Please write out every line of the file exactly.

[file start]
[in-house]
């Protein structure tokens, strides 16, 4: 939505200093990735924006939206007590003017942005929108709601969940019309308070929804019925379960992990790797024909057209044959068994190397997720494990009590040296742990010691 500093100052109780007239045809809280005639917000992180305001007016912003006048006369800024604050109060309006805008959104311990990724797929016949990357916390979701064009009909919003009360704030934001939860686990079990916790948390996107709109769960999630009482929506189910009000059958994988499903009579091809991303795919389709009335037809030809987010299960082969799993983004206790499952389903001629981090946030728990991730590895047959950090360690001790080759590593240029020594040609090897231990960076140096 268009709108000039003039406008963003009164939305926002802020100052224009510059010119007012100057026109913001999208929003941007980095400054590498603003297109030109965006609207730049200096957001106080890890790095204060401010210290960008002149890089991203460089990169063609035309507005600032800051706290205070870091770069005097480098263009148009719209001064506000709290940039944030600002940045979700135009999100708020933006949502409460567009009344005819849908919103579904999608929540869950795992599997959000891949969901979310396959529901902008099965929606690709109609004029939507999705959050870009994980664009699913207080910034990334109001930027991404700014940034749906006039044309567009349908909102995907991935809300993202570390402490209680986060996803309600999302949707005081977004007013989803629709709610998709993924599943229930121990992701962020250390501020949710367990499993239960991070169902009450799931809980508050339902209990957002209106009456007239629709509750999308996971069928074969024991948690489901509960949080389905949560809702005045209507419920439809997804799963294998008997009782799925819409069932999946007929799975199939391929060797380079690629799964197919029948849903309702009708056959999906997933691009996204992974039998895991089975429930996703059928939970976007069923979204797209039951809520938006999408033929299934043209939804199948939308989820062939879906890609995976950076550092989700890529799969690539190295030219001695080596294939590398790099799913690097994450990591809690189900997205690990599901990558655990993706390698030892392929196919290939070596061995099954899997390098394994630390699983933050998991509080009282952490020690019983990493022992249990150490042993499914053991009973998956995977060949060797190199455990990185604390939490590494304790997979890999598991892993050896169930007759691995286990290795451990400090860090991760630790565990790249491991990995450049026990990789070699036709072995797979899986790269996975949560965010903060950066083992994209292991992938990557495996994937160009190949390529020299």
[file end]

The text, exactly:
[in-house]
């Protein structure tokens, strides 16, 4: 939505200093990735924006939206007590003017942005929108709601969940019309308070929804019925379960992990790797024909057209044959068994190397997720494990009590040296742990010691 500093100052109780007239045809809280005639917000992180305001007016912003006048006369800024604050109060309006805008959104311990990724797929016949990357916390979701064009009909919003009360704030934001939860686990079990916790948390996107709109769960999630009482929506189910009000059958994988499903009579091809991303795919389709009335037809030809987010299960082969799993983004206790499952389903001629981090946030728990991730590895047959950090360690001790080759590593240029020594040609090897231990960076140096 268009709108000039003039406008963003009164939305926002802020100052224009510059010119007012100057026109913001999208929003941007980095400054590498603003297109030109965006609207730049200096957001106080890890790095204060401010210290960008002149890089991203460089990169063609035309507005600032800051706290205070870091770069005097480098263009148009719209001064506000709290940039944030600002940045979700135009999100708020933006949502409460567009009344005819849908919103579904999608929540869950795992599997959000891949969901979310396959529901902008099965929606690709109609004029939507999705959050870009994980664009699913207080910034990334109001930027991404700014940034749906006039044309567009349908909102995907991935809300993202570390402490209680986060996803309600999302949707005081977004007013989803629709709610998709993924599943229930121990992701962020250390501020949710367990499993239960991070169902009450799931809980508050339902209990957002209106009456007239629709509750999308996971069928074969024991948690489901509960949080389905949560809702005045209507419920439809997804799963294998008997009782799925819409069932999946007929799975199939391929060797380079690629799964197919029948849903309702009708056959999906997933691009996204992974039998895991089975429930996703059928939970976007069923979204797209039951809520938006999408033929299934043209939804199948939308989820062939879906890609995976950076550092989700890529799969690539190295030219001695080596294939590398790099799913690097994450990591809690189900997205690990599901990558655990993706390698030892392929196919290939070596061995099954899997390098394994630390699983933050998991509080009282952490020690019983990493022992249990150490042993499914053991009973998956995977060949060797190199455990990185604390939490590494304790997979890999598991892993050896169930007759691995286990290795451990400090860090991760630790565990790249491991990995450049026990990789070699036709072995797979899986790269996975949560965010903060950066083992994209292991992938990557495996994937160009190949390529020299």